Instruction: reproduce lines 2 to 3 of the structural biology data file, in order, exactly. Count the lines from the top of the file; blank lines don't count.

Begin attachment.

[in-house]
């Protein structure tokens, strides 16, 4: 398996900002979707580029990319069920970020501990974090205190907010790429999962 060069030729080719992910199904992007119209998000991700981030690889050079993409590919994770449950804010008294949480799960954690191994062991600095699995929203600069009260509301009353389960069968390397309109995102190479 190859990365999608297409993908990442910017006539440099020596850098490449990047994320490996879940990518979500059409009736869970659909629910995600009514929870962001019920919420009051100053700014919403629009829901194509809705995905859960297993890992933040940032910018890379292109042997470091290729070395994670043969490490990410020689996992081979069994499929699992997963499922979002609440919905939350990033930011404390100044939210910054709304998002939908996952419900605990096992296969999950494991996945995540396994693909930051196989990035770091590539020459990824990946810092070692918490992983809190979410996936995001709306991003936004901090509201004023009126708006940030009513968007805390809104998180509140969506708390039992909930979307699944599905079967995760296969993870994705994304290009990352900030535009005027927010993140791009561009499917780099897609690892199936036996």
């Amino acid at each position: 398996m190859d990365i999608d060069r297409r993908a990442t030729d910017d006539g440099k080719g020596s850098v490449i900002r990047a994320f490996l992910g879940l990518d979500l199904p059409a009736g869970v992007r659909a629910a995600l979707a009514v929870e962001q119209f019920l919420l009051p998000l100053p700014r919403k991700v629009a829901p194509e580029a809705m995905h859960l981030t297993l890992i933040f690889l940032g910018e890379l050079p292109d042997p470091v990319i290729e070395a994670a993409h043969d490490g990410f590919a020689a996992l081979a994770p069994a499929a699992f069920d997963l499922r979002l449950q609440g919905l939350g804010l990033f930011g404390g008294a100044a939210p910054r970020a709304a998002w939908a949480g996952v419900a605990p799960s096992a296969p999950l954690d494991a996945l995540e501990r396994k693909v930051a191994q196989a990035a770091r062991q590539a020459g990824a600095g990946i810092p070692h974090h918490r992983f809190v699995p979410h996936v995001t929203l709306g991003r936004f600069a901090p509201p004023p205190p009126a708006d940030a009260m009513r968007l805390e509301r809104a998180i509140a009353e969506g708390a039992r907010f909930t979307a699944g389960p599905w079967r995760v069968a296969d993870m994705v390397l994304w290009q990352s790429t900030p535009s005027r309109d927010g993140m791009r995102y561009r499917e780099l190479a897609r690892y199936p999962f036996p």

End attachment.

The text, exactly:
């Protein structure tokens, strides 16, 4: 398996900002979707580029990319069920970020501990974090205190907010790429999962 060069030729080719992910199904992007119209998000991700981030690889050079993409590919994770449950804010008294949480799960954690191994062991600095699995929203600069009260509301009353389960069968390397309109995102190479 190859990365999608297409993908990442910017006539440099020596850098490449990047994320490996879940990518979500059409009736869970659909629910995600009514929870962001019920919420009051100053700014919403629009829901194509809705995905859960297993890992933040940032910018890379292109042997470091290729070395994670043969490490990410020689996992081979069994499929699992997963499922979002609440919905939350990033930011404390100044939210910054709304998002939908996952419900605990096992296969999950494991996945995540396994693909930051196989990035770091590539020459990824990946810092070692918490992983809190979410996936995001709306991003936004901090509201004023009126708006940030009513968007805390809104998180509140969506708390039992909930979307699944599905079967995760296969993870994705994304290009990352900030535009005027927010993140791009561009499917780099897609690892199936036996």
């Amino acid at each position: 398996m190859d990365i999608d060069r297409r993908a990442t030729d910017d006539g440099k080719g020596s850098v490449i900002r990047a994320f490996l992910g879940l990518d979500l199904p059409a009736g869970v992007r659909a629910a995600l979707a009514v929870e962001q119209f019920l919420l009051p998000l100053p700014r919403k991700v629009a829901p194509e580029a809705m995905h859960l981030t297993l890992i933040f690889l940032g910018e890379l050079p292109d042997p470091v990319i290729e070395a994670a993409h043969d490490g990410f590919a020689a996992l081979a994770p069994a499929a699992f069920d997963l499922r979002l449950q609440g919905l939350g804010l990033f930011g404390g008294a100044a939210p910054r970020a709304a998002w939908a949480g996952v419900a605990p799960s096992a296969p999950l954690d494991a996945l995540e501990r396994k693909v930051a191994q196989a990035a770091r062991q590539a020459g990824a600095g990946i810092p070692h974090h918490r992983f809190v699995p979410h996936v995001t929203l709306g991003r936004f600069a901090p509201p004023p205190p009126a708006d940030a009260m009513r968007l805390e509301r809104a998180i509140a009353e969506g708390a039992r907010f909930t979307a699944g389960p599905w079967r995760v069968a296969d993870m994705v390397l994304w290009q990352s790429t900030p535009s005027r309109d927010g993140m791009r995102y561009r499917e780099l190479a897609r690892y199936p999962f036996p």